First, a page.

Video Consultations Effective for Stroke Treatment
Using audio, imaging, telemedicine proves superior tool for decisions in remote areas
SUNDAY, Aug. 3, 2008 (HealthDay News) -- More accurate decisions about treatment of stroke patients in remote locations can be made using telemedicine consultations, compared with telephone consultations, according to U.S. researchers.
Telemedicine includes real-time, two-way audio and video and digital imaging and communications.
The study included 222 adult stroke patients at four remote sites in California who were randomly assigned to telemedicine (111 patients) or telephone consultation (111 patients) to assess their suitability for treatment with thrombolytic drugs.
Correct treatment decisions were made in 98 percent of telemedicine consultations and in 82 percent of telephone consultations. Thrombolytics were given to 31 percent of patients in the telemedicine group and to 25 percent of patients in the telephone group.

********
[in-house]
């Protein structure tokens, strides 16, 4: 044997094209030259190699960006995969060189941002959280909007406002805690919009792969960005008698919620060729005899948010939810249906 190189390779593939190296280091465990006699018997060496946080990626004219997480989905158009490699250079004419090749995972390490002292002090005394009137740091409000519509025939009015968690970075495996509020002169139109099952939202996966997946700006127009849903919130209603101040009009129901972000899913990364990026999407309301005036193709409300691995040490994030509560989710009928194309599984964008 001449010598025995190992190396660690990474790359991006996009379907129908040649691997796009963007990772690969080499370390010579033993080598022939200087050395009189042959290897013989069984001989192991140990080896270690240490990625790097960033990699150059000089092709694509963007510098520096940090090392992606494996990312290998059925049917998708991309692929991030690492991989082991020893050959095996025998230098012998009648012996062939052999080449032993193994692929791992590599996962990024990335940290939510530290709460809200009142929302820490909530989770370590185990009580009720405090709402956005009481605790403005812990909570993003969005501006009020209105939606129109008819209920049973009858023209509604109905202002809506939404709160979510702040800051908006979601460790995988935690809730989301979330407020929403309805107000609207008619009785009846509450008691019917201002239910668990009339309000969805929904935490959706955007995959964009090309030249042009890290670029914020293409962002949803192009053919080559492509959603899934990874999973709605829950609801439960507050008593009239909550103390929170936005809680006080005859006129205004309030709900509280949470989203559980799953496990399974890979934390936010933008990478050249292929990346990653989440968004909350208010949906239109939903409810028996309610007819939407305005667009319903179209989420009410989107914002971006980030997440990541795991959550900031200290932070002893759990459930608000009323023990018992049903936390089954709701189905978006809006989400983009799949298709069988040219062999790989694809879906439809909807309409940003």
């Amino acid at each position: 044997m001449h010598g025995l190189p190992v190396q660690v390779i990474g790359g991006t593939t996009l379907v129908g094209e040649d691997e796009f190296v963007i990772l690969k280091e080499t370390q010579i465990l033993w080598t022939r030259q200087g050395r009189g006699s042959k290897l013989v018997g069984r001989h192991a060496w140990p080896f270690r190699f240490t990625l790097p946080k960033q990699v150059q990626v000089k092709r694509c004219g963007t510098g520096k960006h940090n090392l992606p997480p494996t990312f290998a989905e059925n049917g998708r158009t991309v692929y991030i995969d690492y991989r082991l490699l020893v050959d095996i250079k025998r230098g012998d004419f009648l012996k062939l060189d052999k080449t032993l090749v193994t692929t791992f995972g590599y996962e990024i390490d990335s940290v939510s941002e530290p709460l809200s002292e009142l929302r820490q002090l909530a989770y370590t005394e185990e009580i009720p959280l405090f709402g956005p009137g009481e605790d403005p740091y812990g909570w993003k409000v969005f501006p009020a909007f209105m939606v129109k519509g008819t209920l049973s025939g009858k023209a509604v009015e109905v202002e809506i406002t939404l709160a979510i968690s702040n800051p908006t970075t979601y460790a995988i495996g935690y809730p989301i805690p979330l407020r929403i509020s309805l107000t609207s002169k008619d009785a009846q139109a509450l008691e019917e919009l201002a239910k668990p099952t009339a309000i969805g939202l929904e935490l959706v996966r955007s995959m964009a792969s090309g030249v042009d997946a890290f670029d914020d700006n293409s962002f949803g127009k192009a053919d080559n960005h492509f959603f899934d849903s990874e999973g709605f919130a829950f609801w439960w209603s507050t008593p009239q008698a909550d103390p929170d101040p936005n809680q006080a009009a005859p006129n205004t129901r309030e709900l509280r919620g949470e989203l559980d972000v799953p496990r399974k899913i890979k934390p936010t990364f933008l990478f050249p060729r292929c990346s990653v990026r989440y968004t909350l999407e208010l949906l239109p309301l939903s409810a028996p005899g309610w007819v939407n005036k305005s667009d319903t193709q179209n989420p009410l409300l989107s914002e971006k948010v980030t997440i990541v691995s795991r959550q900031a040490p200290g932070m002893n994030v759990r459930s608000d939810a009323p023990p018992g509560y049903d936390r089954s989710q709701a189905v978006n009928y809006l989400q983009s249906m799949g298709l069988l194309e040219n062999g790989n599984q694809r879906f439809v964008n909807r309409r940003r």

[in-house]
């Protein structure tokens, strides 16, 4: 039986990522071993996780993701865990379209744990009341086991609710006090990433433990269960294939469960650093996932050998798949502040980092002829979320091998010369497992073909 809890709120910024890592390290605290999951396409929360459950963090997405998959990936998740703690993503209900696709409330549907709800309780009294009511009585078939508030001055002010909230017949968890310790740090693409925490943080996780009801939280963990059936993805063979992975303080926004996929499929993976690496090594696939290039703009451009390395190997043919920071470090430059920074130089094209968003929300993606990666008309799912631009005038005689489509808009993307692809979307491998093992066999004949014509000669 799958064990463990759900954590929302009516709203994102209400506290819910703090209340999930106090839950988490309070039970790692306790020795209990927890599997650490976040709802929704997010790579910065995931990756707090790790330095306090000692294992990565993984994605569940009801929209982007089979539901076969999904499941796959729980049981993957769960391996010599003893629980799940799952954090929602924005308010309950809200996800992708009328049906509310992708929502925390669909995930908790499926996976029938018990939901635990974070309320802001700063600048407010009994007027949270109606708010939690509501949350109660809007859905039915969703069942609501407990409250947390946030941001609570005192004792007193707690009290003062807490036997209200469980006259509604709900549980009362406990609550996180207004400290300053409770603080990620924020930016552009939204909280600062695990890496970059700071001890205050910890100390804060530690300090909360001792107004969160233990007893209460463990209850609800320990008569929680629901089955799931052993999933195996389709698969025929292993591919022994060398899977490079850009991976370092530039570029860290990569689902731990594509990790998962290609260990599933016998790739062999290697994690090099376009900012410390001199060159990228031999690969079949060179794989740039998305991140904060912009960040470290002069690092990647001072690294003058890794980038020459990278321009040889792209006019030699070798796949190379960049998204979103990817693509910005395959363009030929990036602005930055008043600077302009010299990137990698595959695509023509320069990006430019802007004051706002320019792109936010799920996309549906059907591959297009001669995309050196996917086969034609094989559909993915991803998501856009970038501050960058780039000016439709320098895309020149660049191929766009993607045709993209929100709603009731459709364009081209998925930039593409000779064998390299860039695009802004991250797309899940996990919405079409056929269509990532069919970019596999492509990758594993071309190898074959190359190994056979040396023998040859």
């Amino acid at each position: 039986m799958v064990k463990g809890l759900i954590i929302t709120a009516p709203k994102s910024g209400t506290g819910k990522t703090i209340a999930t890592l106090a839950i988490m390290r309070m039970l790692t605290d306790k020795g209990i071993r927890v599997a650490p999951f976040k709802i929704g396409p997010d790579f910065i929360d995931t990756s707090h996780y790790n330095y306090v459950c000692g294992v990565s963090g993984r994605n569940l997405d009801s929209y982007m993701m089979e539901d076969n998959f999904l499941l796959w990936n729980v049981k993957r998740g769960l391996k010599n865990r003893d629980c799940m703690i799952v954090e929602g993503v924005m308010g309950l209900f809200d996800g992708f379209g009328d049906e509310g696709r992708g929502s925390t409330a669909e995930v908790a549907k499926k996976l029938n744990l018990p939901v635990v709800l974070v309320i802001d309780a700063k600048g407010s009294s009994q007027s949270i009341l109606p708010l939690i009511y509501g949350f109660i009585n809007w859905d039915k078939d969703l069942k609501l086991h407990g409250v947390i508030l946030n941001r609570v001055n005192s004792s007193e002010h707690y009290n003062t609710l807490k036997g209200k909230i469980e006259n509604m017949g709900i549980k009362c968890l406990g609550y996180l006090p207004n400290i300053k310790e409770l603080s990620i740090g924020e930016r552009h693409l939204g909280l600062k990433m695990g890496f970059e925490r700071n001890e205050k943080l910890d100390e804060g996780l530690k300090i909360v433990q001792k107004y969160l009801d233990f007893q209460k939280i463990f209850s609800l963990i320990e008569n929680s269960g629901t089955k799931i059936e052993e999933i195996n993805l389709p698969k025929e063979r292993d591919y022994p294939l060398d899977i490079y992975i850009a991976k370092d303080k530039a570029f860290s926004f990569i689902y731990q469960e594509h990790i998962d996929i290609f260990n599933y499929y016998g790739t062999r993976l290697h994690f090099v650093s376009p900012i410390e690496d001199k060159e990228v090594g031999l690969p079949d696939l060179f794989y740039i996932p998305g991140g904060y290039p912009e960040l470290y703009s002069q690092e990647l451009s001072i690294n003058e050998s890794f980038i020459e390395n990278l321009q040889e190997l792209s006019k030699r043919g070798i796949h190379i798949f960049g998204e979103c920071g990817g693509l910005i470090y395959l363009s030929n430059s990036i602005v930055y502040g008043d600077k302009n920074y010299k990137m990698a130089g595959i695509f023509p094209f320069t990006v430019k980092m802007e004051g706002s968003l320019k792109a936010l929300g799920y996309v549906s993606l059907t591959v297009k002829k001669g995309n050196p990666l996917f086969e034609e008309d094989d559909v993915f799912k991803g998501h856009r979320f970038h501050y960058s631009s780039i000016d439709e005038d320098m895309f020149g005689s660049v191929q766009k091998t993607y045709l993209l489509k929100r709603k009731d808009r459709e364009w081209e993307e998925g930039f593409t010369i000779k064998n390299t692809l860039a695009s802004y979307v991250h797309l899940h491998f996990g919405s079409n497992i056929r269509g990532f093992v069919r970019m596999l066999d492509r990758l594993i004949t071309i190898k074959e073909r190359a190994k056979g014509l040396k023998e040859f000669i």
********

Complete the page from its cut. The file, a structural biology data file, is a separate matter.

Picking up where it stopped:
After three months, both groups had similar rates of stroke recurrence or death. But this could be because the study was halted early, because it was clear that telemedicine was far superior when making treatment decisions, the study authors said.
"The results of this trial show that telemedicine is efficacious for making acute medical decisions. Stroke telemedicine is widely implemented and discussed, but despite its dissemination, its efficacy has not previously been shown. Our results support the use of telemedicine to make urgent treatment decisions, such as whether to use thrombolytic therapy for acute stroke," wrote Dr. Brett C. Meyer, of the University of California, San Diego, School of Medicine Stroke Center, and colleagues.
The study was published online Sunday in The Lancet Neurology and was expected to be in the September print issue of the journal.
The U.S. Food and Drug Administration has more about stroke.